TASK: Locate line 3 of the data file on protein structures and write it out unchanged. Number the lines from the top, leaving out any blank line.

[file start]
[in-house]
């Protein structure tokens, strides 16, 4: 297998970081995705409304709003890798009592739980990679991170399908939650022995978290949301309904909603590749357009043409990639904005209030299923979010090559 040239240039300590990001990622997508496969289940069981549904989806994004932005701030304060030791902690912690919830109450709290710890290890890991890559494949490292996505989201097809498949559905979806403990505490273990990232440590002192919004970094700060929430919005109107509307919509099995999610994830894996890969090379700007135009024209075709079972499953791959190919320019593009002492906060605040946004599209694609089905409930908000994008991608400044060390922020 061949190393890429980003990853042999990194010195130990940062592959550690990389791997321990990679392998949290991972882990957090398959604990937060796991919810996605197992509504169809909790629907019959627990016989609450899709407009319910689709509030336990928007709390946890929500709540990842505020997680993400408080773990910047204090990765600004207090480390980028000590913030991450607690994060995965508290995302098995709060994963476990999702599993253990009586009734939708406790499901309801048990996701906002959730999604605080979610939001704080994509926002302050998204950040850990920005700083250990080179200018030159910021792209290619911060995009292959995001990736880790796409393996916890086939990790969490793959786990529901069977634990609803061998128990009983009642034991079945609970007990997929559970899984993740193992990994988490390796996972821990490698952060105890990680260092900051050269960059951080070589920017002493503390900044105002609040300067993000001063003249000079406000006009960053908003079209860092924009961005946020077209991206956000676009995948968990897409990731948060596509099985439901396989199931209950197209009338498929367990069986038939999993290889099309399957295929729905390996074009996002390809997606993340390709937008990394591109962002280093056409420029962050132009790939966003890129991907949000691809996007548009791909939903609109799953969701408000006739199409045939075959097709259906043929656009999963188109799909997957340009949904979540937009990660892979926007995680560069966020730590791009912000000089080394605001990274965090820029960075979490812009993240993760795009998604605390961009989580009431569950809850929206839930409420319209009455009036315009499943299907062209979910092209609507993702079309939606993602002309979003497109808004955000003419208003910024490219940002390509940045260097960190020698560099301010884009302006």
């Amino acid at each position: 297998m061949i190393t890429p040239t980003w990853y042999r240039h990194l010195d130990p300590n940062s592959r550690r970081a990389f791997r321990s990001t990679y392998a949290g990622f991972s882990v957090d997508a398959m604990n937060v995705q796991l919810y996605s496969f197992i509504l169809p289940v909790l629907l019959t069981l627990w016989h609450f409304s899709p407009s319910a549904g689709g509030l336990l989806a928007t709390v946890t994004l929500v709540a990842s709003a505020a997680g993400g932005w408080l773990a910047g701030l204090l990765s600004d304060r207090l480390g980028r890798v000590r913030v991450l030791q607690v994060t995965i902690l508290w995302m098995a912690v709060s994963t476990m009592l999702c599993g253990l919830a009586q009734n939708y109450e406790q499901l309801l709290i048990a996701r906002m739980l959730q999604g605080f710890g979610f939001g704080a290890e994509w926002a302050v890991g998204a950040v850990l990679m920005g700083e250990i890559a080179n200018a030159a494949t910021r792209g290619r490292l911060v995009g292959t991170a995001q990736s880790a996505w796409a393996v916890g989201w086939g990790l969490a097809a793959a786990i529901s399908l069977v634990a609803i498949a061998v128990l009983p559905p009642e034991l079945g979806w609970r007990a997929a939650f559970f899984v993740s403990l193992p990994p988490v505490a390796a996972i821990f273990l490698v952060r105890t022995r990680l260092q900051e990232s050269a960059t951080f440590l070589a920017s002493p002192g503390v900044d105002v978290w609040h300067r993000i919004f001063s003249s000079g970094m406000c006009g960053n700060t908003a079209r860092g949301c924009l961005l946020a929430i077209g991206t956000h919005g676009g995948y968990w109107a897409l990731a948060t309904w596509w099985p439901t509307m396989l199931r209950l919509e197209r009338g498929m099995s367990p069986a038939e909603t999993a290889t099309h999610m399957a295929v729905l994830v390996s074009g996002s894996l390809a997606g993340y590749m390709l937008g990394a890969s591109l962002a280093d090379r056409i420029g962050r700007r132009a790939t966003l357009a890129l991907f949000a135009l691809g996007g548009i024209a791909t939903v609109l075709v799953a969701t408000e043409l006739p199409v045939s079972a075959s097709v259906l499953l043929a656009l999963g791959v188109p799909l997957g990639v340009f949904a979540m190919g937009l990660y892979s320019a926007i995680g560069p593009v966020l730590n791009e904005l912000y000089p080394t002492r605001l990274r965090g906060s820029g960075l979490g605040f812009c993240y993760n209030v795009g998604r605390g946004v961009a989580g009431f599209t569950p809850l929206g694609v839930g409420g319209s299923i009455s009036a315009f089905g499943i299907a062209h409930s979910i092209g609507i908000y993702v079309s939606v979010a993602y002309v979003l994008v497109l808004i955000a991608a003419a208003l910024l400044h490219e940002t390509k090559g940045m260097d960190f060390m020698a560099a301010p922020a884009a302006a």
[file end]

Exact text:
């Amino acid at each position: 297998m061949i190393t890429p040239t980003w990853y042999r240039h990194l010195d130990p300590n940062s592959r550690r970081a990389f791997r321990s990001t990679y392998a949290g990622f991972s882990v957090d997508a398959m604990n937060v995705q796991l919810y996605s496969f197992i509504l169809p289940v909790l629907l019959t069981l627990w016989h609450f409304s899709p407009s319910a549904g689709g509030l336990l989806a928007t709390v946890t994004l929500v709540a990842s709003a505020a997680g993400g932005w408080l773990a910047g701030l204090l990765s600004d304060r207090l480390g980028r890798v000590r913030v991450l030791q607690v994060t995965i902690l508290w995302m098995a912690v709060s994963t476990m009592l999702c599993g253990l919830a009586q009734n939708y109450e406790q499901l309801l709290i048990a996701r906002m739980l959730q999604g605080f710890g979610f939001g704080a290890e994509w926002a302050v890991g998204a950040v850990l990679m920005g700083e250990i890559a080179n200018a030159a494949t910021r792209g290619r490292l911060v995009g292959t991170a995001q990736s880790a996505w796409a393996v916890g989201w086939g990790l969490a097809a793959a786990i529901s399908l069977v634990a609803i498949a061998v128990l009983p559905p009642e034991l079945g979806w609970r007990a997929a939650f559970f899984v993740s403990l193992p990994p988490v505490a390796a996972i821990f273990l490698v952060r105890t022995r990680l260092q900051e990232s050269a960059t951080f440590l070589a920017s002493p002192g503390v900044d105002v978290w609040h300067r993000i919004f001063s003249s000079g970094m406000c006009g960053n700060t908003a079209r860092g949301c924009l961005l946020a929430i077209g991206t956000h919005g676009g995948y968990w109107a897409l990731a948060t309904w596509w099985p439901t509307m396989l199931r209950l919509e197209r009338g498929m099995s367990p069986a038939e909603t999993a290889t099309h999610m399957a295929v729905l994830v390996s074009g996002s894996l390809a997606g993340y590749m390709l937008g990394a890969s591109l962002a280093d090379r056409i420029g962050r700007r132009a790939t966003l357009a890129l991907f949000a135009l691809g996007g548009i024209a791909t939903v609109l075709v799953a969701t408000e043409l006739p199409v045939s079972a075959s097709v259906l499953l043929a656009l999963g791959v188109p799909l997957g990639v340009f949904a979540m190919g937009l990660y892979s320019a926007i995680g560069p593009v966020l730590n791009e904005l912000y000089p080394t002492r605001l990274r965090g906060s820029g960075l979490g605040f812009c993240y993760n209030v795009g998604r605390g946004v961009a989580g009431f599209t569950p809850l929206g694609v839930g409420g319209s299923i009455s009036a315009f089905g499943i299907a062209h409930s979910i092209g609507i908000y993702v079309s939606v979010a993602y002309v979003l994008v497109l808004i955000a991608a003419a208003l910024l400044h490219e940002t390509k090559g940045m260097d960190f060390m020698a560099a301010p922020a884009a302006a």